Problematic protocol that directs all Web traffic finally gets attention
Security professionals have long overlooked Border Gateway Protocol, one of the most insecure parts of Internet infrastructure. But this year it was the subject of three talks at the Black Hat security conference in Las Vegas.
The Border Gateway Protocol is as important to the Internet as it is completely unrecognizable by most people that use it. But that’s starting to change.
Though most people have heard of HTML, it’s possible to use the Internet without it. Most people have never heard of BGP, but it affects all Internet traffic. And while huge movements of experts have moved to bring default security to the Web by increasing use of HTTPS encrypted communications, relatively few have campaigned for securing BGP – a protocol that’s been known to lack basic defenses since it was introduced 25 years ago.
It's even relatively anonymous in the security community. From 2007 to 2014, a total of two talks at the venerable Black Hat security conference dealt with BGP. This year's conference, which just concluded this year in Las Vegas, there were three.
"There has been a big movement around HTTPS, maybe there will be a movement around BGP next," says Wim Remes, a strategic services manager at the security firm Rapid7. He gave one of this year's BGP talks titled "Internet Plumbing for Security Professionals: The State of BGP Security." He delivered it to a packed room.
BGP is the protocol that routes traffic on the Internet. It was invented in 1989 and almost immediately outed as entirely unsecure. People have been trying to fix it since the 1990s. So far, no efforts have made a dent.
But now, with BGP increasingly being used as an attack vector, the security industry is beginning to look more seriously at how it can fix this long-ailing part of the Internet's infrastructure.
“When we’ve been talking BGP in the past, all the events that caused damage were misconfigurations. In the past two years, it’s actually gotten malicious,” says Sharon Goldberg, an associate professor of computer science at Boston University.
In 2014, hackers used BGP to hijack a distributed Bitcoin mining operation, netting $80,000 in the process. Even the notorious Italian spyware supplier Hacking Team, the subject of much scrutiny after its source code was leaked online, is reported to have used a BGP for digital attacks.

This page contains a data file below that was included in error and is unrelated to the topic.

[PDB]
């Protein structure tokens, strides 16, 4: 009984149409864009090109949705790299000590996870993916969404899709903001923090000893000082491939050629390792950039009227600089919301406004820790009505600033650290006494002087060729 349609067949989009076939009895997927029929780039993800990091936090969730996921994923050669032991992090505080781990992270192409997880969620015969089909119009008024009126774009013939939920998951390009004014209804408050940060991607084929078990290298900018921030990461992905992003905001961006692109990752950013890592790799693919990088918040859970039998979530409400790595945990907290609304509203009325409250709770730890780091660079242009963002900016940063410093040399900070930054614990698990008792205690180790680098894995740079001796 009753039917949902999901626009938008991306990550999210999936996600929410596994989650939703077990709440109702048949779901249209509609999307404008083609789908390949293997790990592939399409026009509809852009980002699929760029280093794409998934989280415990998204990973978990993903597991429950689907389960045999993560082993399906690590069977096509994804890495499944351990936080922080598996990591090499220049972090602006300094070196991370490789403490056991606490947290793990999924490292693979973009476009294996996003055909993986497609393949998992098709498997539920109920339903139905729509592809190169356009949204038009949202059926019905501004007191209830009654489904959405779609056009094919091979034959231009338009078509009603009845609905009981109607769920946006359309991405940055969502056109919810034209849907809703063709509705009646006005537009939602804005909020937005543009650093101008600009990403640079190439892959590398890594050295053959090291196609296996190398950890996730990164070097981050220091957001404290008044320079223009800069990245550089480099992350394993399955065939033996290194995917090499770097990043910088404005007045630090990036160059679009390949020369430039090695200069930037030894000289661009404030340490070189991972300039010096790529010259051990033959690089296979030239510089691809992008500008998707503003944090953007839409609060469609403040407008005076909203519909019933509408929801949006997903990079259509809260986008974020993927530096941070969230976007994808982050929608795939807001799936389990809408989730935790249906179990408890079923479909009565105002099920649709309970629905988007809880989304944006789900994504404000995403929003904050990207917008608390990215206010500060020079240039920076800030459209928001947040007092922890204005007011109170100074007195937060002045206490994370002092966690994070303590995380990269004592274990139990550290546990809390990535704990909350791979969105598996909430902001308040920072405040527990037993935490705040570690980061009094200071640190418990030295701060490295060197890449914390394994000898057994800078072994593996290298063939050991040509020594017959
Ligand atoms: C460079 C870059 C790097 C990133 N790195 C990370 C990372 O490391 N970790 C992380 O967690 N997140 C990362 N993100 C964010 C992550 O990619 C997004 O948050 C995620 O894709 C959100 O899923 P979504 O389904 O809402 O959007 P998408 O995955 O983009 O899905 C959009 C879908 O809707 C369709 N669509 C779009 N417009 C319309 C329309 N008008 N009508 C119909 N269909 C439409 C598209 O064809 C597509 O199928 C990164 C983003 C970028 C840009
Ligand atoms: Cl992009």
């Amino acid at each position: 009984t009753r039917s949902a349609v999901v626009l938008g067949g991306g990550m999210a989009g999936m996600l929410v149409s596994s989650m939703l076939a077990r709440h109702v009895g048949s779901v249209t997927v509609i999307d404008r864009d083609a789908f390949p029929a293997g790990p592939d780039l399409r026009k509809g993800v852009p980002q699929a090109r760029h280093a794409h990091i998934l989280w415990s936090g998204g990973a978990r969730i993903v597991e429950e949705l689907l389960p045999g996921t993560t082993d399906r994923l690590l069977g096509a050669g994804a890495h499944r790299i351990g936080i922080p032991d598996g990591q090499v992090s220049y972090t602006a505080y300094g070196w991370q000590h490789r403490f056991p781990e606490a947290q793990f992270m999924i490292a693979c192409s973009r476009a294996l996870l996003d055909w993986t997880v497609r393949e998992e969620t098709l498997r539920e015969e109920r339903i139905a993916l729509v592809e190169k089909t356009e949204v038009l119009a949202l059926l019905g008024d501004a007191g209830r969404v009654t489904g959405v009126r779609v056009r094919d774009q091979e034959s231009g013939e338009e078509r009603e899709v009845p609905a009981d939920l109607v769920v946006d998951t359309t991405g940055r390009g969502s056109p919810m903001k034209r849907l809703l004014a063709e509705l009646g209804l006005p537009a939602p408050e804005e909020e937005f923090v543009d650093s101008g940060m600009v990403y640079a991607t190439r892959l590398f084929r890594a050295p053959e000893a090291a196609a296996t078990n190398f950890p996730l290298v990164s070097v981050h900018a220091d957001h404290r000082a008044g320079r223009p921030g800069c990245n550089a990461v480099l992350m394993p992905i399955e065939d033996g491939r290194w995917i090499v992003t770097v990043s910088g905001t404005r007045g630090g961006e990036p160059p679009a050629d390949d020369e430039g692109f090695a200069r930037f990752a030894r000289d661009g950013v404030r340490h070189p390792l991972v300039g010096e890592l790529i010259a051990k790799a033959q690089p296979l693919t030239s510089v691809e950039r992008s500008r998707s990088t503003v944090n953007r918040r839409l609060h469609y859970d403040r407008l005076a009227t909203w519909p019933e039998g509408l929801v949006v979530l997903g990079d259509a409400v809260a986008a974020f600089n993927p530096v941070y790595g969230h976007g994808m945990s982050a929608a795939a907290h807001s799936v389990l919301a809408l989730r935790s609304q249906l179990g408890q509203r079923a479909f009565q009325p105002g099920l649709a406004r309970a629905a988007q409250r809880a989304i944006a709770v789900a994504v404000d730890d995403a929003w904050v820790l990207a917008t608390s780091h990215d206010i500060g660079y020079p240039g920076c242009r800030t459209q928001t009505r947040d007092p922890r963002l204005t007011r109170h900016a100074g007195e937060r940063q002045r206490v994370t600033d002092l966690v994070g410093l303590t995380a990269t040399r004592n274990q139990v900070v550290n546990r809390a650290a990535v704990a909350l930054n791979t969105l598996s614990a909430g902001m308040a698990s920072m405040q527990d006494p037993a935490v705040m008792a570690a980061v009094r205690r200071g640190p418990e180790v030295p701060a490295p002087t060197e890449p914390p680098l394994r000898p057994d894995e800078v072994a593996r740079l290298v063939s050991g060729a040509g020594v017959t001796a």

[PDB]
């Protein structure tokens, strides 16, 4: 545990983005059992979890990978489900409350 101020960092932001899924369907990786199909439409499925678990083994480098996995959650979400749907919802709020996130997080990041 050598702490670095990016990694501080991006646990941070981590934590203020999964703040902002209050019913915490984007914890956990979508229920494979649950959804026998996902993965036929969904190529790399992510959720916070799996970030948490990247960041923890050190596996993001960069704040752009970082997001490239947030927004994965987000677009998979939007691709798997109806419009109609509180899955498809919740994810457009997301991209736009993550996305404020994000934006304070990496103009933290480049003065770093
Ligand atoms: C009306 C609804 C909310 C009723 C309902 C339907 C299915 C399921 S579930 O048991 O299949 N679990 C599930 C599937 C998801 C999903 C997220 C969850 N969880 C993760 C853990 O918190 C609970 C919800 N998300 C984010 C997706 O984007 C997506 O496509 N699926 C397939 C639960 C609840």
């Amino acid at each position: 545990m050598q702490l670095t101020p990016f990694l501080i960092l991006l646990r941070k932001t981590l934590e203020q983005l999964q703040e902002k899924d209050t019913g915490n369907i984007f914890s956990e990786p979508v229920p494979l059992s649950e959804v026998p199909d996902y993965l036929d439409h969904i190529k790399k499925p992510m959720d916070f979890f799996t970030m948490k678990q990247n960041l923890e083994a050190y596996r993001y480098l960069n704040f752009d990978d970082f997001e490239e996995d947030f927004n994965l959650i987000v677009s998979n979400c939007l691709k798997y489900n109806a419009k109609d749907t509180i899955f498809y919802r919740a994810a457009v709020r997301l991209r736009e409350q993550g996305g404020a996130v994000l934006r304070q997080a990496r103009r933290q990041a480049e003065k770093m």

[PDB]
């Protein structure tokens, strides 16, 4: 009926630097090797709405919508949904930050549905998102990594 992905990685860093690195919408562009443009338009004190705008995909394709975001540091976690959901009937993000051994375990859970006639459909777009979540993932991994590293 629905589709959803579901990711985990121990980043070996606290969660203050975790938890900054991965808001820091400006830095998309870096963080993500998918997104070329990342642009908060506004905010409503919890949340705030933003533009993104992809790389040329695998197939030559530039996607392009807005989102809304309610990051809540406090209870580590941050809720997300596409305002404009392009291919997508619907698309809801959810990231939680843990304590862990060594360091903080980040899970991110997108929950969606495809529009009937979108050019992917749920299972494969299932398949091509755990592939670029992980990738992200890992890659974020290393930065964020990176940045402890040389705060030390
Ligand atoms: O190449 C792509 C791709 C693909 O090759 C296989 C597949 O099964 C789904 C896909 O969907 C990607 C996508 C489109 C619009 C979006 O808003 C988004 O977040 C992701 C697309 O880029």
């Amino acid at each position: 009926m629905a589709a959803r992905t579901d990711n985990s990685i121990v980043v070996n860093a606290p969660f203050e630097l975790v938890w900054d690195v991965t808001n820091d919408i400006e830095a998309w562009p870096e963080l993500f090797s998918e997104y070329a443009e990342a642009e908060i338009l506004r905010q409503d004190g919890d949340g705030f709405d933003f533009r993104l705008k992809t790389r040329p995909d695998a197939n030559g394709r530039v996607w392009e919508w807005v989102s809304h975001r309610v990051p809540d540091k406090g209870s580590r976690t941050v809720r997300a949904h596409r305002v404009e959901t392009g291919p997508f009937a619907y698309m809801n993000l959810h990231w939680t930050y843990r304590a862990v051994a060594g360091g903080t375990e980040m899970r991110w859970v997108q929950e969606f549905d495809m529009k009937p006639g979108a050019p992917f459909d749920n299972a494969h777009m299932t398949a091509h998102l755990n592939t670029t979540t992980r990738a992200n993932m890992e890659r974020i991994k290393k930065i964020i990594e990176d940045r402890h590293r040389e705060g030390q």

When the Internet was coming of age, it was often described as the "information superhighway." But it’s really more like the airways than roadways. Like air travel, Internet traffic requires multiple connections to get where it’s going, passing through a series of routers owned by corporations or countries that don’t necessarily allow direct links. BGP is the protocol that determines the best path is for data to find its destination.
With thousands of groups that have routers, getting the broad consensus needed for change is incredibly tough. Even so, many experts say that shouldn't be an excuse for not changing BGP. Currently, it has no mechanism to authenticate whether or not a router has access to a specific IP. And without authentication, it’s possible to reroute traffic to the wrong place, allowing an attacker to eliminate access to sites, or impersonate them.
BGP attacks require access to routers – it's not something angsty teenagers can do from their bedroom. But hacking threats have become better organized, and sometimes even state-sponsored, hackers are beginning to clear the very high bar for entry for this attack vector.
Even though attackers have only recently begun using BGP as a weapon, researchers have had solutions ready for nearly 20 years. "The problem is in adopting a solution," says Mr. Remes of Rapid7. “There are no incentives to adopt RPKI technology.”
The Resource Public Key Infrastructure (RPKI) is one of the most popular solutions. It allows the same organization that grants IP addresses to grant Route Origin Authorizations, which are secure certificates to authenticate proper access.
Fewer than 7 percent of websites can currently be verified with RPKI, including 3.5 percent of the Alexa top 500 sites, a ranking of the world's most popular websites. Remes estimates in a white paper that accompanied his talk that, at the current rate, it will take until 2020 for even half of IPs to be verifiable.
He hopes that, as soon as a few routers adopt RPKI, they will penalize peers who don’t with longer routing times and less access. Still, he says, it will be an even greater battle to get routers to incorporate RPKI checking services.
“Until something is on fire, you don’t necessarily feel like you need to do anything,” says Jaeson Schultz, technical leader of Cisco’s Talos Security Intelligence and Research Group.
Mr. Schultz is particularly excited about a major Black Hat announcement from the security network OpenDNS, which will start announcing BGP outages on Twitter (“Before us, no one announced large scale hijacks or outages,” says Dan Hubbard, chief technology officer of OpenDNS).
Schultz says he hopes the move will increase visibility of the problem, and ultimately shame those who control the backbone of the Internet into making a change. "We’re at this stage where other protocols are being worked on," Schultz says. “BGP never got the same love."